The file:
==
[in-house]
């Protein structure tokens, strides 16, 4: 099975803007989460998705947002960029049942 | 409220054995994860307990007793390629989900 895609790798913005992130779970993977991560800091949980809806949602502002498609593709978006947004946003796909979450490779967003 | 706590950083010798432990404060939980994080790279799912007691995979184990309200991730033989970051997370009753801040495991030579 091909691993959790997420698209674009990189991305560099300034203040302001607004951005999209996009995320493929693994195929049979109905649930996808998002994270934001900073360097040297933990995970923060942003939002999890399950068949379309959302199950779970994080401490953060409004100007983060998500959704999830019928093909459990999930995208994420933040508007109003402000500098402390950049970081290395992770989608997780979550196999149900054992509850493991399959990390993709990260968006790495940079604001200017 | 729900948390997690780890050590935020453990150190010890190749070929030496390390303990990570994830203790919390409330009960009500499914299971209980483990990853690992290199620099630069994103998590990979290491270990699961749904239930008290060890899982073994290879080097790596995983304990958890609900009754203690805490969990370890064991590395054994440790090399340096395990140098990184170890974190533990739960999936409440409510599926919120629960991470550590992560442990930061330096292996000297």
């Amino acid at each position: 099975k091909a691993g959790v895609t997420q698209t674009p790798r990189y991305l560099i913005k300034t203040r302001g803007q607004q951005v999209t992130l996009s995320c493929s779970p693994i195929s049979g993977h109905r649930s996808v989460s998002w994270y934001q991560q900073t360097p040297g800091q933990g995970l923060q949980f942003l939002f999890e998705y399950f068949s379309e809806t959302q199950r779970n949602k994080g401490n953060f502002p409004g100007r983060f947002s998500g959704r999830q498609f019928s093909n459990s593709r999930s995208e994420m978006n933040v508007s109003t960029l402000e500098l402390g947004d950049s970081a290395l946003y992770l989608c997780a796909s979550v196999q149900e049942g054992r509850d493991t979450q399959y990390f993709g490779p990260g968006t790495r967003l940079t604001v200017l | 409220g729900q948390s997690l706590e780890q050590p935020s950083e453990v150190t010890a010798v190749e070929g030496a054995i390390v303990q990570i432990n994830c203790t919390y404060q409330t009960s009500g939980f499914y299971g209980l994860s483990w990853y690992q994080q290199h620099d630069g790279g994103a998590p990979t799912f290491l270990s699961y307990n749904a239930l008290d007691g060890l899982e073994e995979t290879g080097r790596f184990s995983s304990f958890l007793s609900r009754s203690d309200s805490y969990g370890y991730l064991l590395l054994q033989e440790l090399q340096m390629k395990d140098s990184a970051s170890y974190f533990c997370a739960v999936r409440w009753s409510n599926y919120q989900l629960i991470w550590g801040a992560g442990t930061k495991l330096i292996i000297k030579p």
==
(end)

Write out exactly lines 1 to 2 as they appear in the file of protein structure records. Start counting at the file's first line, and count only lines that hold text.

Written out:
[in-house]
């Protein structure tokens, strides 16, 4: 099975803007989460998705947002960029049942 | 409220054995994860307990007793390629989900 895609790798913005992130779970993977991560800091949980809806949602502002498609593709978006947004946003796909979450490779967003 | 706590950083010798432990404060939980994080790279799912007691995979184990309200991730033989970051997370009753801040495991030579 091909691993959790997420698209674009990189991305560099300034203040302001607004951005999209996009995320493929693994195929049979109905649930996808998002994270934001900073360097040297933990995970923060942003939002999890399950068949379309959302199950779970994080401490953060409004100007983060998500959704999830019928093909459990999930995208994420933040508007109003402000500098402390950049970081290395992770989608997780979550196999149900054992509850493991399959990390993709990260968006790495940079604001200017 | 729900948390997690780890050590935020453990150190010890190749070929030496390390303990990570994830203790919390409330009960009500499914299971209980483990990853690992290199620099630069994103998590990979290491270990699961749904239930008290060890899982073994290879080097790596995983304990958890609900009754203690805490969990370890064991590395054994440790090399340096395990140098990184170890974190533990739960999936409440409510599926919120629960991470550590992560442990930061330096292996000297």